Delhi turns health hub for visitors | delhi | Hindustan Times
Today in New Delhi, India
Jul 27, 2017-Thursday
-°C
New Delhi
  • Humidity
    -
  • Wind
    -

Delhi turns health hub for visitors

After a hectic week in India reporting on the Commonwealth Games, Nigerian television sports show anchor Frank Ilaboya is getting eye surgery done before heading home.

delhi Updated: Oct 14, 2010 00:28 IST
Sanchita Sharma

After a hectic week in India reporting on the Commonwealth Games, Nigerian television sports show anchor Frank Ilaboya is getting eye surgery done before heading home.

“I hadn’t planned ahead but once I was here, I decided to make use of the medical expertise here,” said the 45-year-old, who has a sports show on Channels Television in Nigeria.

Foreign visitors and spectators for the Games who have come with a ‘get-rid-of-specs’ agenda are making eye clinics busier, even those where overseas patients account for 7-8 per cent surgeries.

“Lasik surgery remains the most popular but we are increasingly getting patients for cataract, corneal grafts, complex retinal surgeries, and trauma and reconstructive cases,” said Dr Mahipal Sachdev, director, Centre of Sight.

According to the Confederation of Indian Industry (CII) estimates, 1.1 million foreigners travelling to India each year for treatment make it the second-most popular destination for overseas surgery after Thailand.

Ilaboya chose Chaudhary Eye Centre in Daryaganj for surgery, as it was closer to his hotel in central Delhi.

“He wanted Lasik surgery to get rid of his spectacles but the eye examination showed he had a fleshy growth on the cornea called pterygium,” said Dr Sanjay Chaudhary, director, Chaudhary Eye Centre, Daryaganj. “All other patients want Lasik.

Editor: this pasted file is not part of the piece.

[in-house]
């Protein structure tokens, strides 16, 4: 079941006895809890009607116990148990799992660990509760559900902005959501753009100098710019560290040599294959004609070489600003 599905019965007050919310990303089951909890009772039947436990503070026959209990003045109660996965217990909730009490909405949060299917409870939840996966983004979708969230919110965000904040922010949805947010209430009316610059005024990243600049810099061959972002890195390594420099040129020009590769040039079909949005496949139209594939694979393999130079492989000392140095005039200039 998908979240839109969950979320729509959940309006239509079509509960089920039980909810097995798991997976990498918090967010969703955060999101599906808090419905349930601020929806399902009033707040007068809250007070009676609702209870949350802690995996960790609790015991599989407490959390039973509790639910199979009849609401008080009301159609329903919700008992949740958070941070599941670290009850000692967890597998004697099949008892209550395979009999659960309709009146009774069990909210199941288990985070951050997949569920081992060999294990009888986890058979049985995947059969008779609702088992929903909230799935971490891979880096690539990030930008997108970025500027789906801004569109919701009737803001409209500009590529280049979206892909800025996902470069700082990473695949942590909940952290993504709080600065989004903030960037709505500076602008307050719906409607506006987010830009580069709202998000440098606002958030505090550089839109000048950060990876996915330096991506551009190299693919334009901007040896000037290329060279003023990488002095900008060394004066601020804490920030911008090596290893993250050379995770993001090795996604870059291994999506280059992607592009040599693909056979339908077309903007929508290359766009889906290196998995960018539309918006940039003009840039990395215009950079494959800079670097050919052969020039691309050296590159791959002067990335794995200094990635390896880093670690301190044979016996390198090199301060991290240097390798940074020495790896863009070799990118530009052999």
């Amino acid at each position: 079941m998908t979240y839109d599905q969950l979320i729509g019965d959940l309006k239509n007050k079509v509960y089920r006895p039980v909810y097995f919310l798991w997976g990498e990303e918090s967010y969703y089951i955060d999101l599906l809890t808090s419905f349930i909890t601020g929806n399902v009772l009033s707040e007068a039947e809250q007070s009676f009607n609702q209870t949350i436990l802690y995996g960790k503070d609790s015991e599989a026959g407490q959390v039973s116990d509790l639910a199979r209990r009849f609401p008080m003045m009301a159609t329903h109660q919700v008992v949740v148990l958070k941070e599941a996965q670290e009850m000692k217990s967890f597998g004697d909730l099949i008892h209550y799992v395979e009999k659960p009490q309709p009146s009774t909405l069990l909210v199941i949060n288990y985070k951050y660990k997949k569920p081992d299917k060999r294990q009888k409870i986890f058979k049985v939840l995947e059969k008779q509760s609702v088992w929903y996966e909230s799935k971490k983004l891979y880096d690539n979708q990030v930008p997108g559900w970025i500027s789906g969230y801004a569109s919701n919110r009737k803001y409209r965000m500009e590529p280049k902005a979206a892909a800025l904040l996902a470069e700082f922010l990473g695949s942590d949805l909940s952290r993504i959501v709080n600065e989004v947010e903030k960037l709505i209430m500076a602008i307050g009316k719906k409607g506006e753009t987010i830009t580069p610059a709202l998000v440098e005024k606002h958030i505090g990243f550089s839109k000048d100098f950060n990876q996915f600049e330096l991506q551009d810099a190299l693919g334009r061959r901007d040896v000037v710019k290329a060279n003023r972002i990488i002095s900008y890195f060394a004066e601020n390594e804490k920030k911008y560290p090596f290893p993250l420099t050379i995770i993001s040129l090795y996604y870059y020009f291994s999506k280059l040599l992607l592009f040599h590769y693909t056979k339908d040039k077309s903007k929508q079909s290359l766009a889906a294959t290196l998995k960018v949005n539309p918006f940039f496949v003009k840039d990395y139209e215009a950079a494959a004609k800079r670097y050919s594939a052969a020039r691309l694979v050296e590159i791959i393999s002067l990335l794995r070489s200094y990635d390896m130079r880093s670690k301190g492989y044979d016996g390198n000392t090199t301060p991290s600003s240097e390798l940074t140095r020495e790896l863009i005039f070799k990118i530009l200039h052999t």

Some, such as Keith Mallon from the UK and Rini Puhaloo from Mauritius, plan to travel after the surgery, while others such as Aznon Omar from Saudi Arabia just want to see the Games, get surgery and go home,” said Dr Chaudhary.

Lasik, which costs between Rs 2 lakh and Rs 2.5 lakh in the West, costs round Rs 50,000 in India.

Among the two patients waiting for surgery at the Centre of Sight today are two Iraqis: Ali Daud (41), a policeman who lost an eye in the series of explosions that rocked Najaf in January, and Wasim (22), who was injured while training in military school in Baghdad in 2009.

“Delhi was wonderful. I had read horror stories on the Internet but the Games were okay, comparable to international events,” said Ilaboya.

And he knows what he’s talking about, having covered the Olympics in 2000 and 2004, CWG in 2002) and World Cup in 1998. Every second Thursday of October is celebrated as World Sight Day.